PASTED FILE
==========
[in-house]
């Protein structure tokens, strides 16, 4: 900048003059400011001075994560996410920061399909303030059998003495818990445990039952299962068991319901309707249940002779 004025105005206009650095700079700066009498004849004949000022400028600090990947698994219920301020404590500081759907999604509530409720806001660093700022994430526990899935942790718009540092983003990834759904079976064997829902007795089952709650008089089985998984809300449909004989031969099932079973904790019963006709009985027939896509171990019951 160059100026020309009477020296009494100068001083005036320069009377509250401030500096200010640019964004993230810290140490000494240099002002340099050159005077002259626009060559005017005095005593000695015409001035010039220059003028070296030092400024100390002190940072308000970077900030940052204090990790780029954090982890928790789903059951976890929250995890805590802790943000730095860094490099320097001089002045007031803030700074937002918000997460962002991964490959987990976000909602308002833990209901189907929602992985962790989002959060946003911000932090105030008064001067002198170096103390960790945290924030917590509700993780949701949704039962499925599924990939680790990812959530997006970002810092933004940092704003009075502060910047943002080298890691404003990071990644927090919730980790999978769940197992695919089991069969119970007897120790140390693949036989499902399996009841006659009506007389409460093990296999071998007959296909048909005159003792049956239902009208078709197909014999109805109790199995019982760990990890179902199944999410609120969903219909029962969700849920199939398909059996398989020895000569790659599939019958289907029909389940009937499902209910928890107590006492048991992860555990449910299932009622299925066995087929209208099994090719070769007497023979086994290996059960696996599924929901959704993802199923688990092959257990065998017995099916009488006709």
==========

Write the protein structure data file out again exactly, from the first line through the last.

[in-house]
């Protein structure tokens, strides 16, 4: 900048003059400011001075994560996410920061399909303030059998003495818990445990039952299962068991319901309707249940002779 004025105005206009650095700079700066009498004849004949000022400028600090990947698994219920301020404590500081759907999604509530409720806001660093700022994430526990899935942790718009540092983003990834759904079976064997829902007795089952709650008089089985998984809300449909004989031969099932079973904790019963006709009985027939896509171990019951 160059100026020309009477020296009494100068001083005036320069009377509250401030500096200010640019964004993230810290140490000494240099002002340099050159005077002259626009060559005017005095005593000695015409001035010039220059003028070296030092400024100390002190940072308000970077900030940052204090990790780029954090982890928790789903059951976890929250995890805590802790943000730095860094490099320097001089002045007031803030700074937002918000997460962002991964490959987990976000909602308002833990209901189907929602992985962790989002959060946003911000932090105030008064001067002198170096103390960790945290924030917590509700993780949701949704039962499925599924990939680790990812959530997006970002810092933004940092704003009075502060910047943002080298890691404003990071990644927090919730980790999978769940197992695919089991069969119970007897120790140390693949036989499902399996009841006659009506007389409460093990296999071998007959296909048909005159003792049956239902009208078709197909014999109805109790199995019982760990990890179902199944999410609120969903219909029962969700849920199939398909059996398989020895000569790659599939019958289907029909389940009937499902209910928890107590006492048991992860555990449910299932009622299925066995087929209208099994090719070769007497023979086994290996059960696996599924929901959704993802199923688990092959257990065998017995099916009488006709």